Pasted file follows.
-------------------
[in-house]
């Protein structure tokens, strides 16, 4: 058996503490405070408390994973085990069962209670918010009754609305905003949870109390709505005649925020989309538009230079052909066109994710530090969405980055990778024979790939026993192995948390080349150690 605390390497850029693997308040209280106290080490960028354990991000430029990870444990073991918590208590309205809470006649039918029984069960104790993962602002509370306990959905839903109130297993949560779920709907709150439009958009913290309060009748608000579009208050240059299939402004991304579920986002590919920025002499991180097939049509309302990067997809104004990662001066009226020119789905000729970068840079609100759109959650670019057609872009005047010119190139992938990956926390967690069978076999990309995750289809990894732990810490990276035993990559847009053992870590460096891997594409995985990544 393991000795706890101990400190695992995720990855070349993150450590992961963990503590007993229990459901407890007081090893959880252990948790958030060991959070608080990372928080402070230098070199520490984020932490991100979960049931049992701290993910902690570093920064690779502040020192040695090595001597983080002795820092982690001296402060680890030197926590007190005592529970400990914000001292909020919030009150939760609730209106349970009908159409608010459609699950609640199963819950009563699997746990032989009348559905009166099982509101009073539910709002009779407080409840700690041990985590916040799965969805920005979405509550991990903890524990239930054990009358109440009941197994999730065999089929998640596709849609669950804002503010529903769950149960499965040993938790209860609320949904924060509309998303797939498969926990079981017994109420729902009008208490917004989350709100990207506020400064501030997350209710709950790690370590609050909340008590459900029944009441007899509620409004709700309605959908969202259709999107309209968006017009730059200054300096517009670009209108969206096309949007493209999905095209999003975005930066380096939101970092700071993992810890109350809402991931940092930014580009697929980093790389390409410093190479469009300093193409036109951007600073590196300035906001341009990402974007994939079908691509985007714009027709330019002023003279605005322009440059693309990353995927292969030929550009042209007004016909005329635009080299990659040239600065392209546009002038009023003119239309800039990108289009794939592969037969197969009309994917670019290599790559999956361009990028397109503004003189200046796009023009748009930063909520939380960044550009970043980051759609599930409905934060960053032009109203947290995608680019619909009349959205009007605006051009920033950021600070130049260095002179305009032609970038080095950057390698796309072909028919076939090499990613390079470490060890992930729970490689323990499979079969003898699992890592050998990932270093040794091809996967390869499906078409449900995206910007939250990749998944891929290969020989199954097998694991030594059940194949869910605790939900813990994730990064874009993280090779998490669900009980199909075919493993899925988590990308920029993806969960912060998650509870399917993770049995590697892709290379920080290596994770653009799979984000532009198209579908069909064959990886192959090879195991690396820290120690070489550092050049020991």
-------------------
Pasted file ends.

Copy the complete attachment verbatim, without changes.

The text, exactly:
[in-house]
């Protein structure tokens, strides 16, 4: 058996503490405070408390994973085990069962209670918010009754609305905003949870109390709505005649925020989309538009230079052909066109994710530090969405980055990778024979790939026993192995948390080349150690 605390390497850029693997308040209280106290080490960028354990991000430029990870444990073991918590208590309205809470006649039918029984069960104790993962602002509370306990959905839903109130297993949560779920709907709150439009958009913290309060009748608000579009208050240059299939402004991304579920986002590919920025002499991180097939049509309302990067997809104004990662001066009226020119789905000729970068840079609100759109959650670019057609872009005047010119190139992938990956926390967690069978076999990309995750289809990894732990810490990276035993990559847009053992870590460096891997594409995985990544 393991000795706890101990400190695992995720990855070349993150450590992961963990503590007993229990459901407890007081090893959880252990948790958030060991959070608080990372928080402070230098070199520490984020932490991100979960049931049992701290993910902690570093920064690779502040020192040695090595001597983080002795820092982690001296402060680890030197926590007190005592529970400990914000001292909020919030009150939760609730209106349970009908159409608010459609699950609640199963819950009563699997746990032989009348559905009166099982509101009073539910709002009779407080409840700690041990985590916040799965969805920005979405509550991990903890524990239930054990009358109440009941197994999730065999089929998640596709849609669950804002503010529903769950149960499965040993938790209860609320949904924060509309998303797939498969926990079981017994109420729902009008208490917004989350709100990207506020400064501030997350209710709950790690370590609050909340008590459900029944009441007899509620409004709700309605959908969202259709999107309209968006017009730059200054300096517009670009209108969206096309949007493209999905095209999003975005930066380096939101970092700071993992810890109350809402991931940092930014580009697929980093790389390409410093190479469009300093193409036109951007600073590196300035906001341009990402974007994939079908691509985007714009027709330019002023003279605005322009440059693309990353995927292969030929550009042209007004016909005329635009080299990659040239600065392209546009002038009023003119239309800039990108289009794939592969037969197969009309994917670019290599790559999956361009990028397109503004003189200046796009023009748009930063909520939380960044550009970043980051759609599930409905934060960053032009109203947290995608680019619909009349959205009007605006051009920033950021600070130049260095002179305009032609970038080095950057390698796309072909028919076939090499990613390079470490060890992930729970490689323990499979079969003898699992890592050998990932270093040794091809996967390869499906078409449900995206910007939250990749998944891929290969020989199954097998694991030594059940194949869910605790939900813990994730990064874009993280090779998490669900009980199909075919493993899925988590990308920029993806969960912060998650509870399917993770049995590697892709290379920080290596994770653009799979984000532009198209579908069909064959990886192959090879195991690396820290120690070489550092050049020991």